When using this strategy, you need to pick a fund that is materially different to avoid the wash sale rule. The wash sale rule says that a loss will be disallowed if you sell a security at a loss and, within 30 days before or after the sale, you purchase a substantially identical security. For example, if you’re currently invested in an actively managed large-cap growth fund, you could consider using an indexed large-cap growth fund as a surrogate during the 30-day period. With any investment decision, there are always two sides. In this case, you may be able to reduce your current-year tax liability, but your future tax liability could increase because the holding period and cost basis in the new fund will reset or most likely be lower. For example, if you purchased a fund for $10,000 and it is now worth $8,000, you can realize the $2,000 loss to help offset gains mentioned above. But keep in mind that your cost basis in the new fund you purchase is now $8,000 in comparison to the original $10,000. This means that your future tax bill will most likely be higher.

  1. Tune up your portfolio with rebalancing, and spread tax costs.

Often I speak to clients who are adamantly against rebalancing their portfolios because they don’t want to pay taxes. I find this idea myopic in nature because it means they’re selling at a profit. After all, taxes are usually a result of making money! A great opportunity at year-end is the ability to spread the tax cost over two returns.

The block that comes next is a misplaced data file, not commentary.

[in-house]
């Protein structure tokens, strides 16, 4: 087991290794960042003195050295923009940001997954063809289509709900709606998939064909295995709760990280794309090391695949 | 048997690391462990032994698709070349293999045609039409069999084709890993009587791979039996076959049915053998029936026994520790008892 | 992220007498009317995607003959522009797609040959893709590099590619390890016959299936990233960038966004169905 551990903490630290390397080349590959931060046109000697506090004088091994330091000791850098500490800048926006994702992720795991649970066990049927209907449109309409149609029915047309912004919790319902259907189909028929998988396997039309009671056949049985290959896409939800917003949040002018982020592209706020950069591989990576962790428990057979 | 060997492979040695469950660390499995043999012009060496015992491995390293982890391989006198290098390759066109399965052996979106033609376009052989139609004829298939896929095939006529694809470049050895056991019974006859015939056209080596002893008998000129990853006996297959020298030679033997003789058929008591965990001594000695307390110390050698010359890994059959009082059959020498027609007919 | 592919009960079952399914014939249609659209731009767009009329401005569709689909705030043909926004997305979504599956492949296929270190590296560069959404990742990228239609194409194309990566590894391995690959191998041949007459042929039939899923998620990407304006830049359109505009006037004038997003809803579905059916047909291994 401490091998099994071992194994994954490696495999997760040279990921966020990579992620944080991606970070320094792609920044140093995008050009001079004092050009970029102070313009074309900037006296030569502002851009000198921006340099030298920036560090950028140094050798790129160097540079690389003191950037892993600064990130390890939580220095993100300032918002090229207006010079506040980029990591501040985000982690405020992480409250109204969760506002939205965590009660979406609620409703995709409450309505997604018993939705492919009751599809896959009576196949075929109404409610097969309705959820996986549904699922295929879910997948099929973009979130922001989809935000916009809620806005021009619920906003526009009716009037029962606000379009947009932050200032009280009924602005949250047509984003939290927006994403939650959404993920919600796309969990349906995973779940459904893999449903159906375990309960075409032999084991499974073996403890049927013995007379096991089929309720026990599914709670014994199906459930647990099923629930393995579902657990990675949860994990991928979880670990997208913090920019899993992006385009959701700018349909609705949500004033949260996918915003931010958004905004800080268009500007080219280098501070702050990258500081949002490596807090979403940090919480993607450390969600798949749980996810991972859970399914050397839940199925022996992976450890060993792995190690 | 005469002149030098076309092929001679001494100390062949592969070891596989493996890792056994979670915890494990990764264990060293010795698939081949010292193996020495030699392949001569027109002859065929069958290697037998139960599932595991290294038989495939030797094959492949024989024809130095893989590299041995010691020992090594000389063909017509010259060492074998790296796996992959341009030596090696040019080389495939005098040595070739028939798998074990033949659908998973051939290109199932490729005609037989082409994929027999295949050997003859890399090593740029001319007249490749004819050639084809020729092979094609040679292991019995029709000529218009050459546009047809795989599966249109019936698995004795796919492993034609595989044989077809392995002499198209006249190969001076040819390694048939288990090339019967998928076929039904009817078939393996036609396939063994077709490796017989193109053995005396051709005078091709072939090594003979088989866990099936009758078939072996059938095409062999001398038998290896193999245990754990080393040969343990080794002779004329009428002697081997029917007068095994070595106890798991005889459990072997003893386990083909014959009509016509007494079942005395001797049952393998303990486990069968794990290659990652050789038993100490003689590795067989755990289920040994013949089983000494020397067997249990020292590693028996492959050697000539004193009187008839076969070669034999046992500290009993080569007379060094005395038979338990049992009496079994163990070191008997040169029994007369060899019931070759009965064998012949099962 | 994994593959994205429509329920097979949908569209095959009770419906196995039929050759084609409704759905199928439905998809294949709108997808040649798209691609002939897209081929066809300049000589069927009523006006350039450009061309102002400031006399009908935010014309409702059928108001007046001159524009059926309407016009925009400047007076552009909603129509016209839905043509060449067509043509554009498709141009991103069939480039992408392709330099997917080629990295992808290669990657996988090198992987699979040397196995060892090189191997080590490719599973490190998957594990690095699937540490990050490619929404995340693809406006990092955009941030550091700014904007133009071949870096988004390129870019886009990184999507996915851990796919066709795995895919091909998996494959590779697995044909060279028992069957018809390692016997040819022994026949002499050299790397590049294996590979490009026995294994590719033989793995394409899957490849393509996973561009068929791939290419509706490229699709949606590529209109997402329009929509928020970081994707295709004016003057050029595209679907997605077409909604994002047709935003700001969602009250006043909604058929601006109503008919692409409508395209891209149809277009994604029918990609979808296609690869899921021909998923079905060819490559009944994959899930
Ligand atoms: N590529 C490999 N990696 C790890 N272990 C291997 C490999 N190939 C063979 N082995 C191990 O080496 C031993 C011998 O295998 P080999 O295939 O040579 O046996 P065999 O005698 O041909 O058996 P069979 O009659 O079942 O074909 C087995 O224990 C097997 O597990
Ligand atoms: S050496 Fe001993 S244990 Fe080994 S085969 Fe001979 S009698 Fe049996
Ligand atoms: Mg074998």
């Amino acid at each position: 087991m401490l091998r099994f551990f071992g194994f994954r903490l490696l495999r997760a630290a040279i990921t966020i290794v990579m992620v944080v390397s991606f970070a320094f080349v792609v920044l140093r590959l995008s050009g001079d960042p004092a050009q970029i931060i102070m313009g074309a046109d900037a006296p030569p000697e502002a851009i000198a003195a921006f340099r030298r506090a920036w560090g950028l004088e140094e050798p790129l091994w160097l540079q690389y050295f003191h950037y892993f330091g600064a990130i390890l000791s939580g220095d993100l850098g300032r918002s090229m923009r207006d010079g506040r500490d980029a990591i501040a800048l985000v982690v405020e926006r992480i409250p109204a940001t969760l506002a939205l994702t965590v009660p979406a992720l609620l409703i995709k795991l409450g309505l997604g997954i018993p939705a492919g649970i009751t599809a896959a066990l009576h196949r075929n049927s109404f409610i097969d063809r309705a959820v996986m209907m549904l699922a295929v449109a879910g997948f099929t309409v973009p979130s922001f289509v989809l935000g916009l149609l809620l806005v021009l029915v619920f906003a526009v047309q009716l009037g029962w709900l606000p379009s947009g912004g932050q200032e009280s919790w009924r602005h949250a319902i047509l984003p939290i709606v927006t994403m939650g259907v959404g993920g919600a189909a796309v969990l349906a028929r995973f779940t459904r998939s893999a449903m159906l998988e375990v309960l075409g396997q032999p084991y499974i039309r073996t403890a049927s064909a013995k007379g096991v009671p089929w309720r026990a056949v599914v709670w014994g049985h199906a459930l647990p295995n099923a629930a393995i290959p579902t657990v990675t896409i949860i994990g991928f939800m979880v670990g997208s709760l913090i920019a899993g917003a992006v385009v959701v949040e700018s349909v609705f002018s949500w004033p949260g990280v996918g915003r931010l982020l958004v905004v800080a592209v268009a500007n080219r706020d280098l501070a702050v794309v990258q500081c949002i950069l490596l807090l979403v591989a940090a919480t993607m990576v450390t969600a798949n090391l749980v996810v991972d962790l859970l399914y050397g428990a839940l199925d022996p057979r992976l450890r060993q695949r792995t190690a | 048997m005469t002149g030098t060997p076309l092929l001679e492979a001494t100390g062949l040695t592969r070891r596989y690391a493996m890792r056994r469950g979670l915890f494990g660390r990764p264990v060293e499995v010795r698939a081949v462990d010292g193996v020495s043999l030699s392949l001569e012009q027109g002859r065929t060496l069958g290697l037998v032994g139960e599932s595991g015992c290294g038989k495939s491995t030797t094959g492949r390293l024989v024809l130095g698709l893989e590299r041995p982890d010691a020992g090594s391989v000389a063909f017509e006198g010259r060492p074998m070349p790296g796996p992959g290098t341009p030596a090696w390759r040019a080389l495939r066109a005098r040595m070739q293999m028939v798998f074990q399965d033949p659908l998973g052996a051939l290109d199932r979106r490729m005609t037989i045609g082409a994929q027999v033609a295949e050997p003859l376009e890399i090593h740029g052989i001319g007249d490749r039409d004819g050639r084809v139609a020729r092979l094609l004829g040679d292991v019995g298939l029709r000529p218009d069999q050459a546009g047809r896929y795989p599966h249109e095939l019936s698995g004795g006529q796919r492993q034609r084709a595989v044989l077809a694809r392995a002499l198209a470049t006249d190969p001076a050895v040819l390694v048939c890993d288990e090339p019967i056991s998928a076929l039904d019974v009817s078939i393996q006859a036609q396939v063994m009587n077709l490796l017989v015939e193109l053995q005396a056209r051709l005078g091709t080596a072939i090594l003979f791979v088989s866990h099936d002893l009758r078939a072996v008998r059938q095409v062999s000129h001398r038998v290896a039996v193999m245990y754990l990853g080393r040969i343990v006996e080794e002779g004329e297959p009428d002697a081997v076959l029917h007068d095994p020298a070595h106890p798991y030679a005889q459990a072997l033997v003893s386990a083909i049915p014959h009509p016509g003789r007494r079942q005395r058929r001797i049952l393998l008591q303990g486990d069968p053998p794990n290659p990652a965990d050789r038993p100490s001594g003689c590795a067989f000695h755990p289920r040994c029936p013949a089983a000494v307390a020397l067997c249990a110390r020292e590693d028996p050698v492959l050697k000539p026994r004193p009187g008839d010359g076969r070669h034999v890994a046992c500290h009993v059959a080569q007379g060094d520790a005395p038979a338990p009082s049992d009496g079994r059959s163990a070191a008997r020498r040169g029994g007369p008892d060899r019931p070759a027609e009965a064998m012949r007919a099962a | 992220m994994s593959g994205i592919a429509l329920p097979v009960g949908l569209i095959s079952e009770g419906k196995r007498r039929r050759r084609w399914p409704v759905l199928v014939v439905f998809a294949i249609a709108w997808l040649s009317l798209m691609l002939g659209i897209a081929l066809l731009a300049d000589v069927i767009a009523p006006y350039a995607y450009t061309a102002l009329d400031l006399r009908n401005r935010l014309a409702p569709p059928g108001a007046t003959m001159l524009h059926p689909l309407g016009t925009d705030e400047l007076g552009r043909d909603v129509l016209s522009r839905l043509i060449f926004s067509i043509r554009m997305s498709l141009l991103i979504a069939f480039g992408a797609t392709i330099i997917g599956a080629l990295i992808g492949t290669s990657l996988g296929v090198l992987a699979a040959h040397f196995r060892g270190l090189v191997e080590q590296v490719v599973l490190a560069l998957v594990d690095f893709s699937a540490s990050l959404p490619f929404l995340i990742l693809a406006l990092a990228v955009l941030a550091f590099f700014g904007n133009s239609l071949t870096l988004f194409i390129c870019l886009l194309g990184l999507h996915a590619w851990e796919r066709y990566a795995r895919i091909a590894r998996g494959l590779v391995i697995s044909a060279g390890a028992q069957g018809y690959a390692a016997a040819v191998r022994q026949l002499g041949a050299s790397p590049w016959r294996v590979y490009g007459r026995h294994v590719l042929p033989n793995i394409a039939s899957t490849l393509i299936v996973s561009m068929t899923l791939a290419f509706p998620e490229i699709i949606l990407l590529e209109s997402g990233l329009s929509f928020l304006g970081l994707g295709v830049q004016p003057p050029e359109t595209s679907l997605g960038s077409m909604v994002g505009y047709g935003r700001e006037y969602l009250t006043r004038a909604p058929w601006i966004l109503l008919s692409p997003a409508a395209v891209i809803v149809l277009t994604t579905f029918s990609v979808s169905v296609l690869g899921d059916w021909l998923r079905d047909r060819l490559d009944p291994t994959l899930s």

For example, let’s assume you need to rebalance your portfolio from stocks to bonds, and to do so you’ll realize $100,000 in capital gains from selling stock funds. For many retirees, $100,000 in capital gains could adversely affect them by pushing them into a higher tax bracket, subjecting them to the alternative minimum tax, or triggering Medicare premium increases. You can dampen such a ripple effect by realizing $50,000 in gains in 2015 and $50,000 in 2016. Keep in mind that waiting until 2016 to finish rebalancing adds risk because you’ll be invested more aggressively until you make final changes.

  1. Maximize the impact of your gifting and charitable donations.